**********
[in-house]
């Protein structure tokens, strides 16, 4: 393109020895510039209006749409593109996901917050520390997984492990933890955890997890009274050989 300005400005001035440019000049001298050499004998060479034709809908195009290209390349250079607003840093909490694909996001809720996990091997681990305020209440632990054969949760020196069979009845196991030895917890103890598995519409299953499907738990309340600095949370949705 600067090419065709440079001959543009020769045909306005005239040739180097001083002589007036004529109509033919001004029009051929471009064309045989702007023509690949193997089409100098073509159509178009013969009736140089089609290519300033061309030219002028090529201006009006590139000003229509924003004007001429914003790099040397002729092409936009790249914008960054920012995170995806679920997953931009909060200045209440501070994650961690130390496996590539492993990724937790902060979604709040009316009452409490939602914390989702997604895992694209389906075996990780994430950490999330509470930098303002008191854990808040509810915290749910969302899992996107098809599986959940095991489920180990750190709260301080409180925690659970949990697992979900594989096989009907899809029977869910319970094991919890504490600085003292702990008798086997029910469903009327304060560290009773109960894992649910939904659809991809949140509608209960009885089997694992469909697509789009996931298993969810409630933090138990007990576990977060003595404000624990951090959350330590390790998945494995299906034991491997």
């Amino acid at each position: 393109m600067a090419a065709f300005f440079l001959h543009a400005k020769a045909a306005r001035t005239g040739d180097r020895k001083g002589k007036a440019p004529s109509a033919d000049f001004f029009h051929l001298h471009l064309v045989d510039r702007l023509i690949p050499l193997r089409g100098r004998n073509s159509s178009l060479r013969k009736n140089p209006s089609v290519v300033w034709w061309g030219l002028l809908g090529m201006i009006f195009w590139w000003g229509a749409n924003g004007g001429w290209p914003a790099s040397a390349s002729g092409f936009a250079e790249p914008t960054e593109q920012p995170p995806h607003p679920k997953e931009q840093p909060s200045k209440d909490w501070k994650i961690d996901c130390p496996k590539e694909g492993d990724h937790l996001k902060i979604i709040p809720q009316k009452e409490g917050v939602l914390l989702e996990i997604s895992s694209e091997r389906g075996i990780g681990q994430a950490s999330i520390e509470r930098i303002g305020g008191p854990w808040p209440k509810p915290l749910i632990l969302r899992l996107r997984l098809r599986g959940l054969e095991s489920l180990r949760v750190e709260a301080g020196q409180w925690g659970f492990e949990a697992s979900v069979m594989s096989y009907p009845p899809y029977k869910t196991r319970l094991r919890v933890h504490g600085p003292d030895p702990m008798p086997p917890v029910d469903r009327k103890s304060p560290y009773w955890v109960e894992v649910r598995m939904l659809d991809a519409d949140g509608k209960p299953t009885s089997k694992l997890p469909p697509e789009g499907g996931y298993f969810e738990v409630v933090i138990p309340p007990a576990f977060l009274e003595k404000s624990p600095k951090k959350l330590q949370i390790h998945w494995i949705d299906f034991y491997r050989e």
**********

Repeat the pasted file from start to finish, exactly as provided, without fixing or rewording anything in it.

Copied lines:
[in-house]
């Protein structure tokens, strides 16, 4: 393109020895510039209006749409593109996901917050520390997984492990933890955890997890009274050989 300005400005001035440019000049001298050499004998060479034709809908195009290209390349250079607003840093909490694909996001809720996990091997681990305020209440632990054969949760020196069979009845196991030895917890103890598995519409299953499907738990309340600095949370949705 600067090419065709440079001959543009020769045909306005005239040739180097001083002589007036004529109509033919001004029009051929471009064309045989702007023509690949193997089409100098073509159509178009013969009736140089089609290519300033061309030219002028090529201006009006590139000003229509924003004007001429914003790099040397002729092409936009790249914008960054920012995170995806679920997953931009909060200045209440501070994650961690130390496996590539492993990724937790902060979604709040009316009452409490939602914390989702997604895992694209389906075996990780994430950490999330509470930098303002008191854990808040509810915290749910969302899992996107098809599986959940095991489920180990750190709260301080409180925690659970949990697992979900594989096989009907899809029977869910319970094991919890504490600085003292702990008798086997029910469903009327304060560290009773109960894992649910939904659809991809949140509608209960009885089997694992469909697509789009996931298993969810409630933090138990007990576990977060003595404000624990951090959350330590390790998945494995299906034991491997």
């Amino acid at each position: 393109m600067a090419a065709f300005f440079l001959h543009a400005k020769a045909a306005r001035t005239g040739d180097r020895k001083g002589k007036a440019p004529s109509a033919d000049f001004f029009h051929l001298h471009l064309v045989d510039r702007l023509i690949p050499l193997r089409g100098r004998n073509s159509s178009l060479r013969k009736n140089p209006s089609v290519v300033w034709w061309g030219l002028l809908g090529m201006i009006f195009w590139w000003g229509a749409n924003g004007g001429w290209p914003a790099s040397a390349s002729g092409f936009a250079e790249p914008t960054e593109q920012p995170p995806h607003p679920k997953e931009q840093p909060s200045k209440d909490w501070k994650i961690d996901c130390p496996k590539e694909g492993d990724h937790l996001k902060i979604i709040p809720q009316k009452e409490g917050v939602l914390l989702e996990i997604s895992s694209e091997r389906g075996i990780g681990q994430a950490s999330i520390e509470r930098i303002g305020g008191p854990w808040p209440k509810p915290l749910i632990l969302r899992l996107r997984l098809r599986g959940l054969e095991s489920l180990r949760v750190e709260a301080g020196q409180w925690g659970f492990e949990a697992s979900v069979m594989s096989y009907p009845p899809y029977k869910t196991r319970l094991r919890v933890h504490g600085p003292d030895p702990m008798p086997p917890v029910d469903r009327k103890s304060p560290y009773w955890v109960e894992v649910r598995m939904l659809d991809a519409d949140g509608k209960p299953t009885s089997k694992l997890p469909p697509e789009g499907g996931y298993f969810e738990v409630v933090i138990p309340p007990a576990f977060l009274e003595k404000s624990p600095k951090k959350l330590q949370i390790h998945w494995i949705d299906f034991y491997r050989e």